Barometer, made by James Crichton

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in Glasgow

Postcard of Barometer, made by James Crichton.
© National Museums Scotland

Barometer, made by James Crichton

This domestic mahogany stick barometer was made by one of the more important instrument makers in Glasgow at the start of the 19th century. James Crichton (fl. 1785-1835) made apparatus for John Anderson (1726-96), the professor of natural philosophy (physics) at Glasgow University. Anderson bequeathed all his property, including his lecturing equipment, towards the establishment of a new foundation, the Andersonnian Institution, which late became the University of Strathclyde.

The barometer has an ivory register plates stamped: 'CRICHTON // GLASGOW'. It is marked on either side from 27 to 31 inches, divided into tenths of an inch, with twin verniers (to read off fractions of an inch). There is a boxwood and leather cistern, with a brass adjustment screw. This is covered by a moulded rectangular cistern cover which unscrews for access at the side.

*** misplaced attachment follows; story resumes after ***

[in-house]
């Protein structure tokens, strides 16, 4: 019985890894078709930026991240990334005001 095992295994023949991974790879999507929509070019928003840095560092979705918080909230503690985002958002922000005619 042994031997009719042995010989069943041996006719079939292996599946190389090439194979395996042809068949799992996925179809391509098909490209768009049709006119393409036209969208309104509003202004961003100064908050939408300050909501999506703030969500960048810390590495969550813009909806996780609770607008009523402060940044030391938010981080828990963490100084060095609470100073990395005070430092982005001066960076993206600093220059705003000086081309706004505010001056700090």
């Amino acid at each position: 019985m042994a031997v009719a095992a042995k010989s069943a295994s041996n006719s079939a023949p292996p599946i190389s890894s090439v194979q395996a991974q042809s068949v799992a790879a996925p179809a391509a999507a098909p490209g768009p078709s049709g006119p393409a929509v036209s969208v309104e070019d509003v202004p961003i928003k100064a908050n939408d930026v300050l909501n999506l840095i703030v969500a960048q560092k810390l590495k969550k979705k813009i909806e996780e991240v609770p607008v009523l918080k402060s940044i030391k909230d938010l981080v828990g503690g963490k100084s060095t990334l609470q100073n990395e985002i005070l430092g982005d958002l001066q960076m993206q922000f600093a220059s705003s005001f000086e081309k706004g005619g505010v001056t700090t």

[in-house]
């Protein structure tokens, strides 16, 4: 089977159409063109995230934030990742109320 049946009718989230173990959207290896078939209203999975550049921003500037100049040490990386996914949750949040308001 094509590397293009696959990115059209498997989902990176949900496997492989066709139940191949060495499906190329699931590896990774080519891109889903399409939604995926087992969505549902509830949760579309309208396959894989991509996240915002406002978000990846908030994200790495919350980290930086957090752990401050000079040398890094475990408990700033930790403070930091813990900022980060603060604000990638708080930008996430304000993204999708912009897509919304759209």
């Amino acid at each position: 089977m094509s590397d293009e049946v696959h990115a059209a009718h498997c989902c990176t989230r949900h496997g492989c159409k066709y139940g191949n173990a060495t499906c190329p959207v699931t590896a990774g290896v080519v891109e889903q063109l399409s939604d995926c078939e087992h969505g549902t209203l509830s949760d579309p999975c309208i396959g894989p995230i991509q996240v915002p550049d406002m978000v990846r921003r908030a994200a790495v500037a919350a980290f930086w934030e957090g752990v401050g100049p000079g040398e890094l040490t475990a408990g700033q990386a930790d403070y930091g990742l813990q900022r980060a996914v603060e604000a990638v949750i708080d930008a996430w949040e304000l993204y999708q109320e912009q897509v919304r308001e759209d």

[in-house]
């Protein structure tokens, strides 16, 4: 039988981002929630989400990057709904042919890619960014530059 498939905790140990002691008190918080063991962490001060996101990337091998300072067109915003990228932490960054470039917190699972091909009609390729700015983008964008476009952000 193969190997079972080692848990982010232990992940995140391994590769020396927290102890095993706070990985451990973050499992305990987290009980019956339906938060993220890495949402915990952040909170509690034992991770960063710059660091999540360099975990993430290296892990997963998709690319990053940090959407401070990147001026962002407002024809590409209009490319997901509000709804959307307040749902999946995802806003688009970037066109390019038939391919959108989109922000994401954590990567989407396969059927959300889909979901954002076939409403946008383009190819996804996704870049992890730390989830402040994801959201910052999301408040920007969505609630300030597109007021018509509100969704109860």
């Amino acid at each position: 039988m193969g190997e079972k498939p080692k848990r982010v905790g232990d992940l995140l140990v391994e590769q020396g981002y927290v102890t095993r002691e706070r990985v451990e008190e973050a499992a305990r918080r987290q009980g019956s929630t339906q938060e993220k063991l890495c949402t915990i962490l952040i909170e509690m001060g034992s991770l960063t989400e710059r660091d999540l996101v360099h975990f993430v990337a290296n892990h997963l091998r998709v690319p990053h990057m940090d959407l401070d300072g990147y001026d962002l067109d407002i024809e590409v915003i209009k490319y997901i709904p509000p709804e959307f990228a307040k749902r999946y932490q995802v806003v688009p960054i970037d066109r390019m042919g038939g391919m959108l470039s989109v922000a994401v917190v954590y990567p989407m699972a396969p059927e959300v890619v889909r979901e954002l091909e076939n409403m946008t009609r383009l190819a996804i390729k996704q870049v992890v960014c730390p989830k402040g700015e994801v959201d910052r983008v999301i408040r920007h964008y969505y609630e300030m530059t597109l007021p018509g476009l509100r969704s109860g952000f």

Crichton was well-known for his thermometers, four of which were owned by the Parisian chemist Lavoisier; another is in the collection of the Royal College of Surgeons of Ireland. Crichton also made a balance for James Watt, and was involved in the making of Imperial standards to test the local weights and measures in Glasgow and the County of Lanarkshire in 1826.

Record details

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Online ID: 000-180-000-970-C
Image Rights Holder: National Museums Scotland
Project: 0504: National Museums Scotland Part 2
Project description | View all records in project
Ref: National Museums Scotland  T.1985.110
Date: Around 1820
Material: Mahogany, ivory. Inscription: CRICHTON / GLASGOW; 40; Mr Grant, 94 Nelson St
Dimensions: 975 mm x 70 mm
What: Barometer
Subject: 10. METEOROLOGY (Departmental Classification)
Who: Crichton (Inscribed on the barometer)
Mr Grant (Inscribed on the barometer)
Where: Scotland, Lanarkshire, Glasgow
Description: Mahogany stick barometer with ivory register plates and twin verniers
  • For domestic barometers, see Goodison, N. English barometers 1680-1860. Woodbridge, Suffolk, 1977. 
  • [Campbell, A.] Catalogue of the Collection of Historical Scientific Instruments in the University of Strathclyde. Glasgow, 1980. 
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